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Tyne and Wear HER(15058): Newcastle, Forth Street, Newcastle Glass Works - Details

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Newcastle, Forth Street, Newcastle Glass Works




Glassmaking Site

Glass Works

Early Modern


Physical Evidence

Shown on the first edition Ordnance Survey map of 1859. Included 4 glass cones and an an annealing kiln. In operation by 1849. Run by William Wright, ironfounder. By 1896, the area had become part of Robert Stephenson and Company’s engineering works (a pattern store). Goad’s insurance plan of 1896 describes the area as ruinous and the glass cones as in process of being demolished. The north-western cone had already been demolished by this time. At this time the old glass cones were being demolished. By 1930 the site was used as a plate shop by R and W Hawthorn, Leslie and Co. At some point after this, Patterson’s took over the site and now use it as a Ford van sale and hire centre. Well-preserved remains of the glass works were recorded by TWM Archaeology during evaluation trenching in 2005-6. A compact dark layer, probably a deliberately laid surface, contained small pieces of iron and glass. A layer of black silt and sandstone fragments overlaid this possible surface and formed the bedding layer for a surface constructed from basalt setts. At some point after its construction, the surface was repaired and a grindstone was inserted beneath a concrete repair. A floor surface, a stone and brick wall, a stone stanchion and a possible flue were recorded. This wall was mainly constructed from rough-hewn sandstone blocks with square-cut and dressed quoins. The east end of the wall was constructed from red brick and then fire brick in English Garden Wall 1 and 3 bond. The wall showed signs of heat damage. The sub-circular stanchion survived to three courses high and at least one more course was evident below the lowest limit of excavation. This stanchion was located 0.50m to the west of the stone wall and the side of the stanchion closest to this wall was much straighter than the rest of it in order to form a rectangular shaped gap between the two structures. This gap was filled with a deposit of coal dust, ash, glass slag and clinker. The brick surface was constructed from hand made red brick with a patch of sandstone blocks probably representing a repair. Overlying the brick surface was another possible surface consisting of a heavily compacted layer of coal dust. Fragments of glass waste and a heavily corroded iron bar had been compacted into this layer. Alterations were made to the structure - a sandstone and brick wall was constructed, running north from, but not keyed into, the east to west aligned section of the ‘L’ shaped wall. The lowest two courses of this wall were constructed from brick in stretcher bond with three courses of sandstone blocks laid on top. A step built from hand-made bricks and measuring three courses high was added to the south of wall. The vertical face of the step was covered with a 15mm thick layer of white plaster. The top of the step was smooth and blackened indicating signs of wear and exposure to high temperature. Once these structures had gone out of use, the area was backfilled. To the south and west of the wall, this backfill consisted of a 0.54m thick layer of black sandy silt containing coal dust, glass slag, glass waste, possible fragments of kiln lining, remains of crucibles, sandstone fragments and red bricks. Within the area enclosed by the wall, the backfill consisted of mid brown clay with inclusions of brick and stone rubble as well as a heavily corroded thick iron plate. Further excavation is required.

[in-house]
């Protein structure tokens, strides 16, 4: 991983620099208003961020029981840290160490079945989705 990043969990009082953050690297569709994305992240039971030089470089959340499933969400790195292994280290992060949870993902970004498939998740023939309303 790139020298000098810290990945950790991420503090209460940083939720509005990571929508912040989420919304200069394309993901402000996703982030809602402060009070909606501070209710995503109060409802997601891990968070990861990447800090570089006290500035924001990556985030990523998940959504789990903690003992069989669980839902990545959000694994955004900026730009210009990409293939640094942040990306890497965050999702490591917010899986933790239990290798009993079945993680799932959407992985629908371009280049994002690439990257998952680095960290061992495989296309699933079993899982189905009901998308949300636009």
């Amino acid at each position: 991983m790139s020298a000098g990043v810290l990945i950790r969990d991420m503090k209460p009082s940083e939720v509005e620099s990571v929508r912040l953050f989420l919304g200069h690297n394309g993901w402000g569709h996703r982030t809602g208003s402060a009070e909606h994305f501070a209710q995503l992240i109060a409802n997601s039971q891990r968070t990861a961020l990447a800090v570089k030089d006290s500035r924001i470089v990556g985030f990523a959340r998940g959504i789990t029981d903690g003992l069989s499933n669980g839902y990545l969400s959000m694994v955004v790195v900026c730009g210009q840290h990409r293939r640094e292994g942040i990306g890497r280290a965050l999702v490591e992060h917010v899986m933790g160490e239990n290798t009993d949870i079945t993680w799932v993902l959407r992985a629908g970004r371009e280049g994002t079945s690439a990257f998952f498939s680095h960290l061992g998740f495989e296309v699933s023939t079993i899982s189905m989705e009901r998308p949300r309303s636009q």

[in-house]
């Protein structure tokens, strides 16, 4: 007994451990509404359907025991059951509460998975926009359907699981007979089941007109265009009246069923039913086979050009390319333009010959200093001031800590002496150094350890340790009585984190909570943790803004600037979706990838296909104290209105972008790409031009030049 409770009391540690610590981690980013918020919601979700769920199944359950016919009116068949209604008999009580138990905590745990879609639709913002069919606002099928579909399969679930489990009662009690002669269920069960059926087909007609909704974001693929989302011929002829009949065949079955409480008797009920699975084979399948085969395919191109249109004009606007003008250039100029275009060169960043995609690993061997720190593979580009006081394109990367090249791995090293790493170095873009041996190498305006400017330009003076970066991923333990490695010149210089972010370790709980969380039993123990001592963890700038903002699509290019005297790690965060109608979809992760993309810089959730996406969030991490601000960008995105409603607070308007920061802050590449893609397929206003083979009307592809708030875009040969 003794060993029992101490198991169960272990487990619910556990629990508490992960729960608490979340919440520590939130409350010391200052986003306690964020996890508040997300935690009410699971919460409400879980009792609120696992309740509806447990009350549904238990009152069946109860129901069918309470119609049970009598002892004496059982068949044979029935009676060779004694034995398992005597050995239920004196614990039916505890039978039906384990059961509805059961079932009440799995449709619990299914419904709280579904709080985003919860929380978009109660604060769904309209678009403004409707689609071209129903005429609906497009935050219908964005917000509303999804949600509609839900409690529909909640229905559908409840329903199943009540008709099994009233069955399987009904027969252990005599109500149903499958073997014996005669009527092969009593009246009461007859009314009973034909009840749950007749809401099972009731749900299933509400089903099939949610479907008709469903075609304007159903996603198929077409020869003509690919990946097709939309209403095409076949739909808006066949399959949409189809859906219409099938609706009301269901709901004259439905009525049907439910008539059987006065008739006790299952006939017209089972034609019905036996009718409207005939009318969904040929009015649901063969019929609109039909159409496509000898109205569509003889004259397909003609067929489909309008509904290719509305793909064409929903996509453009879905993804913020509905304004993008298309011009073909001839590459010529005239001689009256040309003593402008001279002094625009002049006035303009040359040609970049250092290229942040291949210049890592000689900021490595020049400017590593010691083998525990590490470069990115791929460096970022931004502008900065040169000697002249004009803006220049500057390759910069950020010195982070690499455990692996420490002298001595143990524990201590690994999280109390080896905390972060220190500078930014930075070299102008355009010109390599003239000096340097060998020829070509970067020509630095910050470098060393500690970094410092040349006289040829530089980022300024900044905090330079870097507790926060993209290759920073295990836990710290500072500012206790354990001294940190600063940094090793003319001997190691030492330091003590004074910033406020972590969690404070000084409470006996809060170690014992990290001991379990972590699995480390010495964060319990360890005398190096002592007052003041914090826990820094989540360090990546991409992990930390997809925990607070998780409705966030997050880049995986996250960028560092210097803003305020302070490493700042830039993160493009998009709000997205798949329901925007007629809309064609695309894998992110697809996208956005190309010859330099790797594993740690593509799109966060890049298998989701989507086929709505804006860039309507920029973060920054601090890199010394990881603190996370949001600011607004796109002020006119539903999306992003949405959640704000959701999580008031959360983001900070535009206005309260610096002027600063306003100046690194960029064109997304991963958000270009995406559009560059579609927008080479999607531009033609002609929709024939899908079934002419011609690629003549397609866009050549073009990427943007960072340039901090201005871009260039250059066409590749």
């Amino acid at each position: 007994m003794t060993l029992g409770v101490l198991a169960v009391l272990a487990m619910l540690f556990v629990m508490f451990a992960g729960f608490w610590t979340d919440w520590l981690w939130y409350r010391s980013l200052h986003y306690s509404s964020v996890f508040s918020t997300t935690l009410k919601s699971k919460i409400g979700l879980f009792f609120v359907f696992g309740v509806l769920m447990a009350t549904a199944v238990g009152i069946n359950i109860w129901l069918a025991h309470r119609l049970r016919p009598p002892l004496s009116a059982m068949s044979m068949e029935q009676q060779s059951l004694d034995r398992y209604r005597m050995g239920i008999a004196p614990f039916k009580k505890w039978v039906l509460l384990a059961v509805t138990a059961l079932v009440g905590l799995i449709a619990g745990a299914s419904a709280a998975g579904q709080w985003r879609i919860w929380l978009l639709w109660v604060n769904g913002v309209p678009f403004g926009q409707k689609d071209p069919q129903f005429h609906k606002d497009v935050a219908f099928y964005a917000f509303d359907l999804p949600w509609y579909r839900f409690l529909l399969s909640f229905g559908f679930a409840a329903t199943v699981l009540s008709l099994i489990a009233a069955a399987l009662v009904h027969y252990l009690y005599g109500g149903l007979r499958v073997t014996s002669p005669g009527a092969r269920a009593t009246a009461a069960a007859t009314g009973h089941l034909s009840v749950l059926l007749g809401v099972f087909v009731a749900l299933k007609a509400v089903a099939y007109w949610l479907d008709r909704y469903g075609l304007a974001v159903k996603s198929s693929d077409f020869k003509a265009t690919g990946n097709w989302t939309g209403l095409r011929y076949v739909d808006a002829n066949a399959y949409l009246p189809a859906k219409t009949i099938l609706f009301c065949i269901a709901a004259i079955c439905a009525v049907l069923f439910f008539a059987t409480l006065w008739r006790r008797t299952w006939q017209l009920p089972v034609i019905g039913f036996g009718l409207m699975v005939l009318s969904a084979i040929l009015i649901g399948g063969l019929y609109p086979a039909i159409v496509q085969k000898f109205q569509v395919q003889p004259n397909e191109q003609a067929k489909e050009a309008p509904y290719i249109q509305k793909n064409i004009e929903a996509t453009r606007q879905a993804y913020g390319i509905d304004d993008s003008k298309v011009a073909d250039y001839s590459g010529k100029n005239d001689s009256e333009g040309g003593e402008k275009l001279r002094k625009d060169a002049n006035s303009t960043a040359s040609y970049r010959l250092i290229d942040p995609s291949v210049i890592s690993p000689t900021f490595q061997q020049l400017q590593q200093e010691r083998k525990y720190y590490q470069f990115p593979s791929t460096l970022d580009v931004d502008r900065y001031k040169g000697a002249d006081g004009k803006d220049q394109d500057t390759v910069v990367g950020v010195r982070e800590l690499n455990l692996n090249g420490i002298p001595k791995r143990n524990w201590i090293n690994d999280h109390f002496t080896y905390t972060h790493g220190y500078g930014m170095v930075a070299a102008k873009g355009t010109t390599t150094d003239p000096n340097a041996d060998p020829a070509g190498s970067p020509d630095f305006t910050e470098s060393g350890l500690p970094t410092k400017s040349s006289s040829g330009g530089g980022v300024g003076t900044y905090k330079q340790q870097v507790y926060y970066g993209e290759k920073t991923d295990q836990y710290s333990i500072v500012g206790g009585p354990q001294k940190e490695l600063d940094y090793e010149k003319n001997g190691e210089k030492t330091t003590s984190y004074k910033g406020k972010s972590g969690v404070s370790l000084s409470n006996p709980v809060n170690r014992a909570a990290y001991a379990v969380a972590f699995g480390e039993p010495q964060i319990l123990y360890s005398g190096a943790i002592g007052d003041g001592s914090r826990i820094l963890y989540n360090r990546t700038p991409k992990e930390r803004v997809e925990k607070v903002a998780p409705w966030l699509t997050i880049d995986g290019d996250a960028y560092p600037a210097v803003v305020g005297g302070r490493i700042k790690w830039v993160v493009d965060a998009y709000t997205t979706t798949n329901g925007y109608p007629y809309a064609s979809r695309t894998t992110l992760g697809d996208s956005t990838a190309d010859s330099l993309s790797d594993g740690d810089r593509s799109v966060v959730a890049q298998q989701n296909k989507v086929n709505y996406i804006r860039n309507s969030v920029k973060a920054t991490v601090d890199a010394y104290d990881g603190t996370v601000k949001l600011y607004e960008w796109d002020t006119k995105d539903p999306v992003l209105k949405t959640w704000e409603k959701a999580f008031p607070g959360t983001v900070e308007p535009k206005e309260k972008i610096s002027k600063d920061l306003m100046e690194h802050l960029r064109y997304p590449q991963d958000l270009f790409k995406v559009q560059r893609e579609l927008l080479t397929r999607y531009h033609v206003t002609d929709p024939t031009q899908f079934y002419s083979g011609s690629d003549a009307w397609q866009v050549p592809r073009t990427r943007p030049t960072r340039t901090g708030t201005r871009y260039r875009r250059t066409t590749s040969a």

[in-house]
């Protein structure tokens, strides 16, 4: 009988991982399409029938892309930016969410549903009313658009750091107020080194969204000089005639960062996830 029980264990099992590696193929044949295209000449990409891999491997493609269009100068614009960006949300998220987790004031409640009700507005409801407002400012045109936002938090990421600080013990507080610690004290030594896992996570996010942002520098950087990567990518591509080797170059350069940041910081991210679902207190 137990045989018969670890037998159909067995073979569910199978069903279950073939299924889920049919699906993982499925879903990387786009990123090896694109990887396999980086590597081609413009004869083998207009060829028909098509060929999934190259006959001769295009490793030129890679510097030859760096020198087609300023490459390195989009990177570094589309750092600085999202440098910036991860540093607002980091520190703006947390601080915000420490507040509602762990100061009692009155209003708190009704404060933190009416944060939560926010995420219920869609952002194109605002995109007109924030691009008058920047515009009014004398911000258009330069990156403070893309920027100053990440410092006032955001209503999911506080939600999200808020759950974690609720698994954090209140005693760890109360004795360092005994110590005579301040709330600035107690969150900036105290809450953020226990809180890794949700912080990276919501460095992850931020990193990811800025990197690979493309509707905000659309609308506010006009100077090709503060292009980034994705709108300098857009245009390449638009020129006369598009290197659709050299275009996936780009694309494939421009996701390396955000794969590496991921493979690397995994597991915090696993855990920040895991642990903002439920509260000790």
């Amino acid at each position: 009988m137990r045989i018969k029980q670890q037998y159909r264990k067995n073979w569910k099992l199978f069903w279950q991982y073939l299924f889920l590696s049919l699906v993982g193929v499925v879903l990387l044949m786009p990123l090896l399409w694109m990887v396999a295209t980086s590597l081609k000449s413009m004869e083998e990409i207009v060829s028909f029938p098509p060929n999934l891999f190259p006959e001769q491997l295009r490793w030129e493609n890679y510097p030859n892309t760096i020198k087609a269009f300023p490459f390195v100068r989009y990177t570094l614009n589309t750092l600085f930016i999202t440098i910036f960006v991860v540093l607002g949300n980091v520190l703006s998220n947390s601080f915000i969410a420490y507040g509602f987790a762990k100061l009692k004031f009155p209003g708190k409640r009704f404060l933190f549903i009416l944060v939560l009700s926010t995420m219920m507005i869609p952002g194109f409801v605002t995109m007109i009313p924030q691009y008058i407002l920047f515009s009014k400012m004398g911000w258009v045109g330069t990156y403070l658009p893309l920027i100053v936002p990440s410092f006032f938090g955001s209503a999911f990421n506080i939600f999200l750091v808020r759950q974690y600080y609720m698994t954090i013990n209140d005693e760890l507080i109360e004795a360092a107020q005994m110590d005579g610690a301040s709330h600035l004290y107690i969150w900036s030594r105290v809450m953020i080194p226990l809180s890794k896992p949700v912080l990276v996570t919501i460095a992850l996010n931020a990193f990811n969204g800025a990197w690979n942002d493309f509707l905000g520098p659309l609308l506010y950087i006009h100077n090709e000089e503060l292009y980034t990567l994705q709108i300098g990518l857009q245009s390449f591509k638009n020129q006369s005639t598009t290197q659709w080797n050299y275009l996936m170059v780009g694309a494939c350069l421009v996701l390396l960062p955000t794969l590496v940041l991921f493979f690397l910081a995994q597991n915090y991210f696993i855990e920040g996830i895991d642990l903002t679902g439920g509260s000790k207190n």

PLB Consulting Ltd with Northern Counties Archaeological Services, 2001, The Stephenson Quarter, Newcastle upon Tyne - Conservation Plan and Archaeological Assessment, page 6; Ordnance Survey First Edition 1859; JH Parker, Tyne and Wear Museums, 2006, Stephenson Quarter - Archaeological Evaluation

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